Water Kefir

 

Kefir dates back about 5000 years and is found in many mountain water sources above 7000 feet. In Eastern Europe they would use kefir to ferment milk which makes the milk more digestible and nutritious. Our strain most likely originated in mexico and is used to ferment water and herbal infusions. The culture is known as a scoby (symbiotic relationship between yeast and bacteria) that feeds on natural sugar and produces a low sugar probiotic drink. Kefir alkalises the system and provides the gut with beneficial bacteria. These traits are the reason kefir is used to treat ailments such as IBS, Chrons disease, digestive disorders, ceoliac and acid reflux

We have three flavours that we feature regularily. These are hibiscus, lemon and ginger. However we also like to celebrate the seasons in ireland by harvesting from hedgerows and incorporating new flavours each season.

 

How to make Kefir

  • Heat 500ml of spring or filtered water in a pan

  • Disolve 1/2 cup of brown or white sugar into the water

  • Add the water into the jar with an additional 1 litre of cold spring or filtered water

  • Add your kefir crystals (approx 1/2 cup) to the jar

  • Close the jar so that air can still enter

  • Leave in a warm place for 2 days.

  • After two days taste the liquid and if it is not sweet add a little more sugar(about a teaspoon)

  • Then pour the liquid through the sieve into the glass bottles. The sieve will catch the kefir grains.

  • Put the kefir grains back into the jar and step 1.) can be started again. It is important to keep the cycle going as the kefir grains can't be away from sugar or water for more than a few hours.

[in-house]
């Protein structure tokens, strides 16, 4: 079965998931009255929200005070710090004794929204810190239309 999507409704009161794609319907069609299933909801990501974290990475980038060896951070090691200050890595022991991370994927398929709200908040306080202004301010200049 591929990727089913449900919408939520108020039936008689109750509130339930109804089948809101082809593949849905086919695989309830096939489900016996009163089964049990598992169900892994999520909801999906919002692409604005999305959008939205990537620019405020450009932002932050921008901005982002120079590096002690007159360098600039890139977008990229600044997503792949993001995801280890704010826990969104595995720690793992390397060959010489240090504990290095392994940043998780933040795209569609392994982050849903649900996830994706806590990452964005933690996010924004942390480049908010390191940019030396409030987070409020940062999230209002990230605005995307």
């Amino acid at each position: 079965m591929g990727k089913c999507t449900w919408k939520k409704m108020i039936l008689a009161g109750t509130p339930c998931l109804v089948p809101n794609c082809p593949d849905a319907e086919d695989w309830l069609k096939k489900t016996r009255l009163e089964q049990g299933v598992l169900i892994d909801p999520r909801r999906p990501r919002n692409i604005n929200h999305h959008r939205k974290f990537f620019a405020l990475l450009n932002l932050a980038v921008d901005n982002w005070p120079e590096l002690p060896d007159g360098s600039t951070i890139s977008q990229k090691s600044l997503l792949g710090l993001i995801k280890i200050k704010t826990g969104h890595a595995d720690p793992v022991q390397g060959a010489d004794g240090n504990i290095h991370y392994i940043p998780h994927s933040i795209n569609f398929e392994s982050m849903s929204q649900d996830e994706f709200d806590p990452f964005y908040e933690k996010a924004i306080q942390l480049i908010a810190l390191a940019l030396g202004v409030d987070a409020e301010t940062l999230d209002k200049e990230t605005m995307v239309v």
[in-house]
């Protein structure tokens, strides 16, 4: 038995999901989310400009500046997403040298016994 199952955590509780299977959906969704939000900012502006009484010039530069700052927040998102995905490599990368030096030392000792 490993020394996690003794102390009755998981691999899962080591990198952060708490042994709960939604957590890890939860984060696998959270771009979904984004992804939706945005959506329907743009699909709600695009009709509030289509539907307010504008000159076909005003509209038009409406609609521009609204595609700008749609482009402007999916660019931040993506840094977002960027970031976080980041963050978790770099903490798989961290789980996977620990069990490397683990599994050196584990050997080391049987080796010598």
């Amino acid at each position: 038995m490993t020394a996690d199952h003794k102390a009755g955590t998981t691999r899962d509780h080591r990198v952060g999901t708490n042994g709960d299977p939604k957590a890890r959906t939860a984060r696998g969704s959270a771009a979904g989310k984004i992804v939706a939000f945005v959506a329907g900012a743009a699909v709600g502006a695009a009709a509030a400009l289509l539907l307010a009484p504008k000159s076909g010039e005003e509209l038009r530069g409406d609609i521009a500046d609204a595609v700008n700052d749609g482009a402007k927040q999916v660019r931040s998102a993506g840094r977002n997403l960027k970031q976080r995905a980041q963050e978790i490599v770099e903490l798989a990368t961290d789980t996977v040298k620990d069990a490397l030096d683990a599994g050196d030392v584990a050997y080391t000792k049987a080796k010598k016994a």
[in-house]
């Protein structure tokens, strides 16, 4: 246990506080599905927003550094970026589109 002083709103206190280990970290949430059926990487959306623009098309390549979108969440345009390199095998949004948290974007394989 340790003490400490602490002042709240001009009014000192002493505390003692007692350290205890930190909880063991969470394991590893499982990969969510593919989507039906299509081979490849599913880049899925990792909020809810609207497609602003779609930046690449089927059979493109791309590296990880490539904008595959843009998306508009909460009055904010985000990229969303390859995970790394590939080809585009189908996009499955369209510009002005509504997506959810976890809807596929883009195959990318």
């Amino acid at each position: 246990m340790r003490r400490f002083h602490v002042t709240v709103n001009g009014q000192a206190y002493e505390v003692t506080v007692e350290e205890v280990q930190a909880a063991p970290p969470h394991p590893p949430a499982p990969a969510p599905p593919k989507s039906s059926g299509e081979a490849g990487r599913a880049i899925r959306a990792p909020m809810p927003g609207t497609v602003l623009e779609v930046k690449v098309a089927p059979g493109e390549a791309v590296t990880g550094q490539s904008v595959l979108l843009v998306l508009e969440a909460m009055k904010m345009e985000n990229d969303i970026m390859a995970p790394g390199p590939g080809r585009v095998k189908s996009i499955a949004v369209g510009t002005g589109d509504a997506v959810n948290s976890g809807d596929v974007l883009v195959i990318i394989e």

• Add additional flavours such as lemon, vanilla extract, apple juice etc into the bottles. Be as experimental as you like.

  • Seal the bottles so no air can get in. This will cause the drinks to get fizzy.

  • Leave out of the fridge for two days and then put into the fridge for one day.

  • On day 5 the kefir is ready to be enjoyed. It can be kept in the fridge for up to two weeks.

  • Open the lid slowly as pressure can build up.

  • Start off drinking about 1/2 cup a day but this can be increased to 1 full cup a day with time. Drink at any time of the day.

 

About kefir:

Kefir doesn't like metal, tap water or plastic

If you have to leave kefir for a number of days add extra sugar, put it in the fridge and then discard the liquid once you're back and start again from step 1.)

 

Kombucha

Kombucha is a fermented probiotic tea which is similar to kefir in many ways. Like kefir it is naturally effervecent, low in sugar and full of beneficial bacteria. The main difference between kefir and kombucha is the taste. This is due to the black or green tea that is used to ferment the kombucha.

 

How to make Kombucha

What you need

Kombucha starter (with scoby and kombucha liquid)

4 litre mason jar

3 litres filtered water

1 cup sugar (demerara, molasses, raw cane sugar or white sugar)

6 teabags (black or green tea)

 

Method

  • Boil 1 litre of filtered water and add teabags

  • Stir in sugar

  • Let sit for about 30 minutes

  • Pour two litres of filtered water into the mason jar

  • Add the cooled sweetened tea mixture

  • Add the starter (both the scoby and the liquid)

  • Cover with a cloth

  • Leave for 7- 10 days

  • After this time the liquid can be removed from the mason jar and then bottled. The cap can be tightened at this stage. The anaerobic enviornment will cause the kombucha to become fizzy.

  • Leave for 1 or 2 days in the bottle in the fridge

  • The kombucha can then be enjoyed

  • Leave about a cup of kombucha and the scoby in the mason jar and start again from step 1

 

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